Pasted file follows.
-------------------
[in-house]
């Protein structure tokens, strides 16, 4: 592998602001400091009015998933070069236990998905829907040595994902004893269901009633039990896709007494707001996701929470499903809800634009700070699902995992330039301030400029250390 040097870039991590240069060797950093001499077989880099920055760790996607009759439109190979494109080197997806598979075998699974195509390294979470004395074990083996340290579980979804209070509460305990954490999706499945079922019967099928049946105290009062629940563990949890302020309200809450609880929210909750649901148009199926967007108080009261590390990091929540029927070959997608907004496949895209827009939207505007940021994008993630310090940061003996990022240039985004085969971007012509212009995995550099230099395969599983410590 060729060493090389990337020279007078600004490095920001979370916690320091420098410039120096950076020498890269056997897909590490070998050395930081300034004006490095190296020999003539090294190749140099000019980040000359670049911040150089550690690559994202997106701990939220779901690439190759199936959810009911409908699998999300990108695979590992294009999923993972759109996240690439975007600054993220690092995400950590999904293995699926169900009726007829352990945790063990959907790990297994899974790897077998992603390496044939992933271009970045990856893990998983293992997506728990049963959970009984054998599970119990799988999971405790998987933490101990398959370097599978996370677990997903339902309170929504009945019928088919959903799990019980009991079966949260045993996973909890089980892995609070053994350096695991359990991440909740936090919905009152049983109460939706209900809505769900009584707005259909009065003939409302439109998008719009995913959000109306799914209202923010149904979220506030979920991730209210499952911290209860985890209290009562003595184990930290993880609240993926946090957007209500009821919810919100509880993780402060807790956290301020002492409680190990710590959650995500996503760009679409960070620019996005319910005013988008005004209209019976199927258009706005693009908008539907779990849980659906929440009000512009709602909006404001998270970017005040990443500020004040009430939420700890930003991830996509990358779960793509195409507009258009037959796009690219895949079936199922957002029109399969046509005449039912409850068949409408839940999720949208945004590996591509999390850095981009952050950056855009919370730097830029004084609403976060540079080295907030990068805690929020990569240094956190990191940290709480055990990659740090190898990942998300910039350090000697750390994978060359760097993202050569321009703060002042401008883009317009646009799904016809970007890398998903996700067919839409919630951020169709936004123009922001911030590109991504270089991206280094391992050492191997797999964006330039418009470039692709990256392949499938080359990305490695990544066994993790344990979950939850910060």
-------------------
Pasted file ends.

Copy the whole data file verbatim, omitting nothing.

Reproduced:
[in-house]
């Protein structure tokens, strides 16, 4: 592998602001400091009015998933070069236990998905829907040595994902004893269901009633039990896709007494707001996701929470499903809800634009700070699902995992330039301030400029250390 040097870039991590240069060797950093001499077989880099920055760790996607009759439109190979494109080197997806598979075998699974195509390294979470004395074990083996340290579980979804209070509460305990954490999706499945079922019967099928049946105290009062629940563990949890302020309200809450609880929210909750649901148009199926967007108080009261590390990091929540029927070959997608907004496949895209827009939207505007940021994008993630310090940061003996990022240039985004085969971007012509212009995995550099230099395969599983410590 060729060493090389990337020279007078600004490095920001979370916690320091420098410039120096950076020498890269056997897909590490070998050395930081300034004006490095190296020999003539090294190749140099000019980040000359670049911040150089550690690559994202997106701990939220779901690439190759199936959810009911409908699998999300990108695979590992294009999923993972759109996240690439975007600054993220690092995400950590999904293995699926169900009726007829352990945790063990959907790990297994899974790897077998992603390496044939992933271009970045990856893990998983293992997506728990049963959970009984054998599970119990799988999971405790998987933490101990398959370097599978996370677990997903339902309170929504009945019928088919959903799990019980009991079966949260045993996973909890089980892995609070053994350096695991359990991440909740936090919905009152049983109460939706209900809505769900009584707005259909009065003939409302439109998008719009995913959000109306799914209202923010149904979220506030979920991730209210499952911290209860985890209290009562003595184990930290993880609240993926946090957007209500009821919810919100509880993780402060807790956290301020002492409680190990710590959650995500996503760009679409960070620019996005319910005013988008005004209209019976199927258009706005693009908008539907779990849980659906929440009000512009709602909006404001998270970017005040990443500020004040009430939420700890930003991830996509990358779960793509195409507009258009037959796009690219895949079936199922957002029109399969046509005449039912409850068949409408839940999720949208945004590996591509999390850095981009952050950056855009919370730097830029004084609403976060540079080295907030990068805690929020990569240094956190990191940290709480055990990659740090190898990942998300910039350090000697750390994978060359760097993202050569321009703060002042401008883009317009646009799904016809970007890398998903996700067919839409919630951020169709936004123009922001911030590109991504270089991206280094391992050492191997797999964006330039418009470039692709990256392949499938080359990305490695990544066994993790344990979950939850910060």